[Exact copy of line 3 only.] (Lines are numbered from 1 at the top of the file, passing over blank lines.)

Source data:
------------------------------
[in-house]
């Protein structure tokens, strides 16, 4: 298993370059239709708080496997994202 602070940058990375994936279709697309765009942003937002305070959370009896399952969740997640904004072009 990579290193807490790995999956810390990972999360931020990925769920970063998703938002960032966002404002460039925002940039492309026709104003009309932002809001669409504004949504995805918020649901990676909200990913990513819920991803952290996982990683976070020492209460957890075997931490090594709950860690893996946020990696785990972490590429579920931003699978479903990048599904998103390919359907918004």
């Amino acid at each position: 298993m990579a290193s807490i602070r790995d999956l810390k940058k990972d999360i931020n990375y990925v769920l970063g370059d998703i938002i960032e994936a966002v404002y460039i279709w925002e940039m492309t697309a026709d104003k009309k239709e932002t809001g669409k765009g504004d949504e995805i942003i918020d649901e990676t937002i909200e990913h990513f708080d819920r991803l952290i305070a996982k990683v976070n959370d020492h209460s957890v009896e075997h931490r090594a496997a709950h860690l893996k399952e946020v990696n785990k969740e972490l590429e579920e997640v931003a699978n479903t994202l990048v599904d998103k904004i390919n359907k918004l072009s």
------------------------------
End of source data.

């Amino acid at each position: 298993m990579a290193s807490i602070r790995d999956l810390k940058k990972d999360i931020n990375y990925v769920l970063g370059d998703i938002i960032e994936a966002v404002y460039i279709w925002e940039m492309t697309a026709d104003k009309k239709e932002t809001g669409k765009g504004d949504e995805i942003i918020d649901e990676t937002i909200e990913h990513f708080d819920r991803l952290i305070a996982k990683v976070n959370d020492h209460s957890v009896e075997h931490r090594a496997a709950h860690l893996k399952e946020v990696n785990k969740e972490l590429e579920e997640v931003a699978n479903t994202l990048v599904d998103k904004i390919n359907k918004l072009s």